Heard on Detroit Today with Stephen Henderson

Upgrades to Wastewater, Sewer Systems Cut from Bipartisan Infrastructure Deal

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Image credit: Great Lakes Water Authority

Washington Post reporter Libby Casey says the follow-up reconciliation bill will likely cover things like health care and climate change.

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After severe storms this past weekend that submerged many freeways in water, it has become very apparent that Detroit needs updated infrastructure, including highways, wastewater and sewage systems.

President Joe Biden made it clear during his presidential campaign that addressing infrastructure woes in the United States would be a top priority when he was in the White House. 

The Biden administration had wanted to get money in there for updating drinking water systems, wastewater and sewage systems … It’s on the cutting-room floor. It didn’t make it in.” —Libby Casey, The Washington Post

This last week, Biden, along with many Senate Democrats and Republicans, announced a rare bipartisan $1.2 trillion infrastructure deal, which is less than Biden’s original $3 trillion proposal. This bill also delivers on another Biden campaign promise: bipartisan compromise. But it doesn’t go as far as Biden wanted to upgrade stormwater and wastewater systems.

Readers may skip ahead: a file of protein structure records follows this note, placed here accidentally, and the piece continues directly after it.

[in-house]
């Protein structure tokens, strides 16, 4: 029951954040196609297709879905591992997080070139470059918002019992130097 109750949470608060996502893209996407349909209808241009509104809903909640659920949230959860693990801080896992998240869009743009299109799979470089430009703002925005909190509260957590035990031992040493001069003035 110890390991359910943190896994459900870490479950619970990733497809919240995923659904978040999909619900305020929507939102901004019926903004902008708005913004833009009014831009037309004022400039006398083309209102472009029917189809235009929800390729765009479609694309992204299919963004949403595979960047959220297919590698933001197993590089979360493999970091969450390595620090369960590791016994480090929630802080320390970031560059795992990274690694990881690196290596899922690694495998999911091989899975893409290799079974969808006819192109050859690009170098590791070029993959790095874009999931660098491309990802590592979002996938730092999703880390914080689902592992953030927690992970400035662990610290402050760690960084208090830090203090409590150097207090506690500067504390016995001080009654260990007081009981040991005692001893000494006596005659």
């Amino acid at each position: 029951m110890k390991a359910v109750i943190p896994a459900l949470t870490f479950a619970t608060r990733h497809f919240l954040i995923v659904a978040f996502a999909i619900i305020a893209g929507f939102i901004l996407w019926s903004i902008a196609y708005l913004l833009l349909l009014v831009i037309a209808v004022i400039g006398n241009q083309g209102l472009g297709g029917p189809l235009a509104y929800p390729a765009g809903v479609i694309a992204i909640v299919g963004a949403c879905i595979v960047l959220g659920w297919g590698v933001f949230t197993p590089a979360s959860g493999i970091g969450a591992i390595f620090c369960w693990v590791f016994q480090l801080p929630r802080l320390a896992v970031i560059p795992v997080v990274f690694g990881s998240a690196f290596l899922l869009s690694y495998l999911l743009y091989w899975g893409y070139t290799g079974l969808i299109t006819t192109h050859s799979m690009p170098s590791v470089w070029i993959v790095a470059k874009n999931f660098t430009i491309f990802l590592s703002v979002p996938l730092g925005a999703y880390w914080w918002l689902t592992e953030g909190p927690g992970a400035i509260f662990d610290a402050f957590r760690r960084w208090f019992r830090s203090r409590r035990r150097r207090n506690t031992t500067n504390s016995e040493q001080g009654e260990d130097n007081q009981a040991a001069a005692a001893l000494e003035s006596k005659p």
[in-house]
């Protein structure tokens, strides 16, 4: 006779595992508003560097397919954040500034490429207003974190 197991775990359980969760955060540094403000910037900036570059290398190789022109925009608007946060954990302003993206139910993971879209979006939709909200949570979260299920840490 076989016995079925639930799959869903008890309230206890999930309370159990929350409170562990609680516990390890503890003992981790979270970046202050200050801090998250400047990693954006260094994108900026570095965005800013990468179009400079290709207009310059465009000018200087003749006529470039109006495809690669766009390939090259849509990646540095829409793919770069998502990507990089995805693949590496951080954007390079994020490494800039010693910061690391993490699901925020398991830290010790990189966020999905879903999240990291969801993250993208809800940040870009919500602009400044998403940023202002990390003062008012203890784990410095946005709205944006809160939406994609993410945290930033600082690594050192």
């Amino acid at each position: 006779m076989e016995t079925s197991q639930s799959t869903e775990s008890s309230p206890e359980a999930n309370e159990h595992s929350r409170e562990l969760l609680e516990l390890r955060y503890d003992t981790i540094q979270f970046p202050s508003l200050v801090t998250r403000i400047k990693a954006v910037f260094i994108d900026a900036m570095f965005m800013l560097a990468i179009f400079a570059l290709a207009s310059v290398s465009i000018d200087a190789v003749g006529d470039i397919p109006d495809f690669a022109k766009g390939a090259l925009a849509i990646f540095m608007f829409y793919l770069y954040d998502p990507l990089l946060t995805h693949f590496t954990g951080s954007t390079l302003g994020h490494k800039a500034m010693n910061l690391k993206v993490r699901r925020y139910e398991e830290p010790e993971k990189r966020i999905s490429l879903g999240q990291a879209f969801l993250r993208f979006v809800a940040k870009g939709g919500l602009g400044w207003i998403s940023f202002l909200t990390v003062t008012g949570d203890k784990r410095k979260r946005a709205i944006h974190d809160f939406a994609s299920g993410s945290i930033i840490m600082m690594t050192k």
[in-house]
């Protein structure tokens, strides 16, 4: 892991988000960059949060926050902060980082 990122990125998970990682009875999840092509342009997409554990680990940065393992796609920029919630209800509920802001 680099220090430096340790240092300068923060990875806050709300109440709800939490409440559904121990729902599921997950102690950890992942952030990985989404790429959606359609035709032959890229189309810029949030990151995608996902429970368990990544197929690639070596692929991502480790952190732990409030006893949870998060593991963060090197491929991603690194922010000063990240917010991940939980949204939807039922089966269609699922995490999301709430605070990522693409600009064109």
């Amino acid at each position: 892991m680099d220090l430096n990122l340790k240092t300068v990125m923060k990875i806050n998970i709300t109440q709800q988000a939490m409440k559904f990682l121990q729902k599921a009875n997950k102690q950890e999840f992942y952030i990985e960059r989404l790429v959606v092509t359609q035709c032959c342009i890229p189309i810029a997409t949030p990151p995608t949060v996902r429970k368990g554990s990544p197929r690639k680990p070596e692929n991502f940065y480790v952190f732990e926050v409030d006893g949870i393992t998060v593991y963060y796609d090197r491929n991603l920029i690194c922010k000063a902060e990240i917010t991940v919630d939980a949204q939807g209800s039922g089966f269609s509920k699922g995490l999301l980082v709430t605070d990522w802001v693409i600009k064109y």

Listen: Libby Casey discusses the status of the bipartisan infrastructure deal.


Guest

Libby Casey is a reporter and anchor covering politics and accountability for The Washington Post. According to Casey, despite being less than half of what Biden wanted, it is still a significant deal.

There are things in this bill that Democrats and Republicans all say, ‘This has to happen to make this country sort of functional and prosperous,’” Casey says. The infrastructure addressed includes money to help with roads, bridges, public transit, passengers and freight rails, water infrastructure as well as money to update power lines, and broadband. Casey says “[W]hat you’ll hear from the White House is no one gets everything they want and that’s the nature of a negotiation. We’re making that down payment, we’re getting things rolling.” 

The new bill falls short of what many experts say is needed to prevent flooding — like Detroit saw this weekend — nationwide. There is $55 Billion for “water” projects, although it’s not clear what those projects would cover.
 
“The Biden administration had wanted to get money in there for updating the drinking water systems, wastewater and sewage systems,” Casey says. “It’s on the cutting-room floor. It didn’t make it in.” 

Casey says although Biden and Democrats are not getting everything they want, the follow-up reconciliation bill, because of its filibuster-proof nature, will likely address other spending many Democrats wanted in the first bill. “Biden is now saying we can do this on two separate tracks,” Casey says. “We can do the other budget bill that can include things like childcare, eldercare, climate change.” 

Web post written by Dan Netter

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